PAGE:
Crime /

Judge in Parkland Shooter's Sentencing Trial Refuses to Step Down

The defense team has accused Judge Elizabeth Scherer of having 'longstanding animosity' toward lead public defender Melisa McNeill

Broward Circuit Judge Elizabeth Scherer denied a motion from defense attorneys representing Nikolas Cruz requesting she step down.

Cruz pled guilty to 17 counts of premeditated murder and 17 counts of attempted murder in October of 2021. Cruz carried out a mass shooting on Feb. 14, 2018, at Marjorie Stoneman Douglas High School in Parkland, Florida. It is considered the deadliest high school shooting in American history.

The jury in the current trial is tasked with deciding if Cruz should be sentenced to death or life in prison. To receive capital punishment, the jury must unanimously agree to the sentence for each of the 17 counts of murder. Cruz will be sentenced to life in prison for all the charges if the jury is divided.

Last week, the defense unexpectedly rested their case after calling fewer than half of their expected witnesses. The announcement threw the courtroom into a state of disorder, with Scherer and public defender Melisa McNeill getting into a heated exchange.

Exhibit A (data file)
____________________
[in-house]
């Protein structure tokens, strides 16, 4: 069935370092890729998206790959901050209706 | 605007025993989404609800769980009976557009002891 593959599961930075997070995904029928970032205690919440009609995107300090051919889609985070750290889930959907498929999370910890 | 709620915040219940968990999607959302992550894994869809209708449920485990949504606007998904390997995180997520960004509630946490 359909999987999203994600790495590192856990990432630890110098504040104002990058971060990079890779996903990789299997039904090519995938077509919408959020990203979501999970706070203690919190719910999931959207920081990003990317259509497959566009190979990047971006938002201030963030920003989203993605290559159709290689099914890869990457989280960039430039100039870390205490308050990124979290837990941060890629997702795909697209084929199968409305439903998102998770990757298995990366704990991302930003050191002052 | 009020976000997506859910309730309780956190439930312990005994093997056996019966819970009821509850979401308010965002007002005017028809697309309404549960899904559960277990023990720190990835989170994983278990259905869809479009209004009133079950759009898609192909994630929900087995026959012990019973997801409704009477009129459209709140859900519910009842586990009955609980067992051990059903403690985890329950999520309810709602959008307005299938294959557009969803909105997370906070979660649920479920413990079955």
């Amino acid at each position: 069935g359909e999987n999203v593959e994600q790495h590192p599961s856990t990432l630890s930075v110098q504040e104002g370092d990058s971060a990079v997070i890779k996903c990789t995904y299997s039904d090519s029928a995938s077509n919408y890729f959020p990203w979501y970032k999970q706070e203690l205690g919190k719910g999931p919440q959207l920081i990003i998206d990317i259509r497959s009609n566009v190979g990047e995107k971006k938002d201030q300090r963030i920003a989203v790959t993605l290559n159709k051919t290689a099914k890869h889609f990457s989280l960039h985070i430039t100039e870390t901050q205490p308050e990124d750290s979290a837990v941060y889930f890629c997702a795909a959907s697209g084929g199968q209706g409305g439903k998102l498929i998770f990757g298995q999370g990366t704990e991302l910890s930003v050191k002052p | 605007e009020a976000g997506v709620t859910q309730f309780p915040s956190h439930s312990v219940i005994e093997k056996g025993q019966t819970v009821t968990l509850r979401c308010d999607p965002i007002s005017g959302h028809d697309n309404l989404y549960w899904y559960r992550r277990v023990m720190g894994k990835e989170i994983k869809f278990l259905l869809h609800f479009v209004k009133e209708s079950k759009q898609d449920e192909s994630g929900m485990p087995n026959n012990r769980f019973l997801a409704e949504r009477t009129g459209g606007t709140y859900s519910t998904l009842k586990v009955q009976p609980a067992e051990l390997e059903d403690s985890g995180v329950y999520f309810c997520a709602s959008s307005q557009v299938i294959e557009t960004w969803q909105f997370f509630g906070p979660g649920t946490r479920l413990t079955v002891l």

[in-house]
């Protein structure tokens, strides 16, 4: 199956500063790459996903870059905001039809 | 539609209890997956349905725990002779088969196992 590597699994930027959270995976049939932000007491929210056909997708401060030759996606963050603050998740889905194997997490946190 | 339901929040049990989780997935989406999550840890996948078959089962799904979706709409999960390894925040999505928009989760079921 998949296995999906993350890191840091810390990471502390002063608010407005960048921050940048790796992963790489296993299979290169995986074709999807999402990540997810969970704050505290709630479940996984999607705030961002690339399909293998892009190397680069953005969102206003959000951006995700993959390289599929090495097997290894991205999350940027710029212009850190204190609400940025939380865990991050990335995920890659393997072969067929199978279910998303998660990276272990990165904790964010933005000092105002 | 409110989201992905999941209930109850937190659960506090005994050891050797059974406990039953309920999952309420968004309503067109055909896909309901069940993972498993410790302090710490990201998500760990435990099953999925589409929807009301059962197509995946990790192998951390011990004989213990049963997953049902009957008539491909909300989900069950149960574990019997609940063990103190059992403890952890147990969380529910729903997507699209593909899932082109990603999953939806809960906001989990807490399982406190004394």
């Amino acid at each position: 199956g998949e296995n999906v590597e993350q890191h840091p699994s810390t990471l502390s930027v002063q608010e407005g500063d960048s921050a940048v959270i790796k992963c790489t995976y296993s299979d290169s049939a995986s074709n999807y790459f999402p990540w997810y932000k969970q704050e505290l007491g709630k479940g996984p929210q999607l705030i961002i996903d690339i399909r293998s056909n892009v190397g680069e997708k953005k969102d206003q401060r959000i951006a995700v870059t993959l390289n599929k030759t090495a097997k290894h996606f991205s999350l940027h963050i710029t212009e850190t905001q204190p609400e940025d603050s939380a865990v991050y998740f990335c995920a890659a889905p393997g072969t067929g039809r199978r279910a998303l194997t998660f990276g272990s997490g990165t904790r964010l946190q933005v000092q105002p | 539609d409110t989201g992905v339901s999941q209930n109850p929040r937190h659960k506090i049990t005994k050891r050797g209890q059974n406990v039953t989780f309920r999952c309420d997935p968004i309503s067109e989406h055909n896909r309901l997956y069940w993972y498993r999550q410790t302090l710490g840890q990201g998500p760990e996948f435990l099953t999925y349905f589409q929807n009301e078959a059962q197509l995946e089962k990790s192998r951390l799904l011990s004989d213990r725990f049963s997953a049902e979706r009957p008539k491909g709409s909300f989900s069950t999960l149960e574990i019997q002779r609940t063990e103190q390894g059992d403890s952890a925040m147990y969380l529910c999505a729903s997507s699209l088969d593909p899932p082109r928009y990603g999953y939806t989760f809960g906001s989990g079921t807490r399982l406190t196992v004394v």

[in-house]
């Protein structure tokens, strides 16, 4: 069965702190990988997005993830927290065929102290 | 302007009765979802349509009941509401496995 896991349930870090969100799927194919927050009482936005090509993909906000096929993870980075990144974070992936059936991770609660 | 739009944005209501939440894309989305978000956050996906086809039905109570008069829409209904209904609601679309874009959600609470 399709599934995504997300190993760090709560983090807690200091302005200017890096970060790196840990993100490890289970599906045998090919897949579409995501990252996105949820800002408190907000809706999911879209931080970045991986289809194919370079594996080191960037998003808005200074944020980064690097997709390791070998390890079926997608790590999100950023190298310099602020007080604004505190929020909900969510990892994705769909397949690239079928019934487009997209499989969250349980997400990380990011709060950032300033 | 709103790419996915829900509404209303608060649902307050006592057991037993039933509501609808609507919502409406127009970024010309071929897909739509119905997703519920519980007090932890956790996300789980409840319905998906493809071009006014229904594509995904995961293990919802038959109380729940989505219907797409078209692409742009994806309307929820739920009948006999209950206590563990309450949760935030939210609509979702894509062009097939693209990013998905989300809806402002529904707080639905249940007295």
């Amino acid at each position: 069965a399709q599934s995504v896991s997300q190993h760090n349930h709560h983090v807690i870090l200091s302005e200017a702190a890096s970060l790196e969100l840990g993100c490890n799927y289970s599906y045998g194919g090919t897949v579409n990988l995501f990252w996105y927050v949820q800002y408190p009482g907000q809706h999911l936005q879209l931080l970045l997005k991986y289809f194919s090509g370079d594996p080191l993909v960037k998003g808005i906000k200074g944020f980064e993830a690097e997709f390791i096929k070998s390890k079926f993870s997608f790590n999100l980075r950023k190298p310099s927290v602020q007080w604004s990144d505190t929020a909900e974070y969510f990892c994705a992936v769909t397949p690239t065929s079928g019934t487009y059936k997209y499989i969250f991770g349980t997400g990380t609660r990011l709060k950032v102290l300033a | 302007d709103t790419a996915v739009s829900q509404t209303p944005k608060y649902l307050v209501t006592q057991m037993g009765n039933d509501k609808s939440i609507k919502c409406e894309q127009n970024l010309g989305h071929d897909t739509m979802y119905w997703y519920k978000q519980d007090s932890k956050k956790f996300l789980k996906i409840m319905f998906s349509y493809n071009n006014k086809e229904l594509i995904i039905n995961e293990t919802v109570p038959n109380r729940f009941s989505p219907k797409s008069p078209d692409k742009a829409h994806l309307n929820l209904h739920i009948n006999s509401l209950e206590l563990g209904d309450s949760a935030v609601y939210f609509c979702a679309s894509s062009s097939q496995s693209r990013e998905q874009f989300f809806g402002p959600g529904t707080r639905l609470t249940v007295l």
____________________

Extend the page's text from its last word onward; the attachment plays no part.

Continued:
Scherer called McNeild’s actions unprofessional, to which McNeil accused the judge of insulting her in front of her client.

“You’ve been insulting me the entire trial,” Scherer told McNeill. “Arguing with me, storming out, coming late intentionally if you don’t like my rulings.”

With the prosecution unprepared to begin its rebuttal, the trial was delayed one week.

Cruz’s defense filed a motion on Sept. 16 to have Scherer removed from the case. In the motion, the Broward Public Defender’s Office said the judge holds “longstanding animosity” toward McNeill which has “infected” the entire trial. The lawyers also said Scherer’s criticism when their team rested their case went too far, per The South Florida Sun Sentinel.

The prosecution responded by saying Scherer had not disclosed any animosity toward McNeil and that she had been respectful to both sides. 

On Sept. 19, Scherer dismissed the motion – calling it “legally insufficient.”

She also said she will issue written rulings in response to two additional motions made by the defense. 

The first limits the extent to which prosecutors can address the swastikas and hate speech found in Cruz’s possessions and correspondence,” reports The Sun Sentinel. “The second challenges a new expert witness who, defense lawyers say, will not be available for a pre-trial interview until Friday, giving the defense team no time to prepare for an effective cross-examination.

The state’s rebuttal is scheduled to begin on Sept. 24.

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